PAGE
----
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Developers work to build density while maintaining history at Sloan's Lake

Posted at 5:44 PM, Jan 30, 2019
and last updated 2019-01-30 19:47:06-05

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DENVER — You don’t have to be in our Colorado long to notice the growth and cranes everywhere. In the Sloan’s Lake neighborhood, developers are working hard to find the balance between the old and the new. For some Coloradoans, change is right across the street.

Developer Cameron Bertron, with EnviroFinance Group, LLC is transforming the old St. Anthony’s Hospital campus into a master-planned community at Sloan’s Lake.

“It’s a built-up neighborhood so you didn’t want people scraping the existing neighborhood so this was a great opportunity to bring in that density,” said Bertron. “We have actually built out the entire thing, non-stop.”

There are a mix of residential projects spread out over the nearly eight block location. High end condos like the Lakehouse on 17th start at a little more than $500,000. NAVA developer Brian Levitt designed his units focused on wellness.

“A lot of people that want home ownership and the opportunity to live with views of the mountains and the lake but also be close to downtown,” said Levitt.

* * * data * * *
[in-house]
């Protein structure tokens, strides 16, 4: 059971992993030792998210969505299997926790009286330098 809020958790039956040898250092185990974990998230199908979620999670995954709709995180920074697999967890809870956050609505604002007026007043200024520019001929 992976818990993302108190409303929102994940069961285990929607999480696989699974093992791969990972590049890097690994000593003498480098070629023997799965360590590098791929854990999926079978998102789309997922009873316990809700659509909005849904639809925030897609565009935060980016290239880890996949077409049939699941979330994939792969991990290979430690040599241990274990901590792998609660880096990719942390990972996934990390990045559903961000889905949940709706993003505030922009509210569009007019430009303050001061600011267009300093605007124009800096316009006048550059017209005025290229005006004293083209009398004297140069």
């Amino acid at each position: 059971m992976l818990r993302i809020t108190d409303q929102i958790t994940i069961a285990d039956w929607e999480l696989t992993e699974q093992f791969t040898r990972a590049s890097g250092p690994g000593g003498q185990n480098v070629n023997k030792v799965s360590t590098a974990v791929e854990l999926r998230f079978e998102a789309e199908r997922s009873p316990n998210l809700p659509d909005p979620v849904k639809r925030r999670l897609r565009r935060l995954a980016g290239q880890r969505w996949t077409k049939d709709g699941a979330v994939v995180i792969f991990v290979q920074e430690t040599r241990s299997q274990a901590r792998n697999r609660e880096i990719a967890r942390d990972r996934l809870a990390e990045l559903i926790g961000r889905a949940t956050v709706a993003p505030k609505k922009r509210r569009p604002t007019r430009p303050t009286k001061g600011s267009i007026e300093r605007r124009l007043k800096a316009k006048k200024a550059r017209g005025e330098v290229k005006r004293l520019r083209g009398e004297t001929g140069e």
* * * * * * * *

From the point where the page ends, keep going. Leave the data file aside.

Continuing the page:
A few blocks away, there are new restaurants, retail spaces and a new movie theater. But with all this development, some worry the already pricey cost of living will continue to rise like Denver resident Lindsay Sullivan.

“I could afford to live maybe on the beach in Florida for cheaper than it is to live in a studio near Sloan’s Lake,” said Sullivan. “It’s gotten ridiculously expensive and I don’t know if its necessarily worth the price to stay here.”

That’s where Bertron said their development will help fit the needs of different kinds of people. He told Denver7 one in every five of the 1100 units will be affordable housing, including a new senior facility. Maintaining some of the history, literally repurposing the old nurse living quarters, was key.

“This is the chance for them to stay in the neighborhood that they’ve been in their whole life. So you can’t solve everything for everybody but we tried as deep as we could,” said Bertron.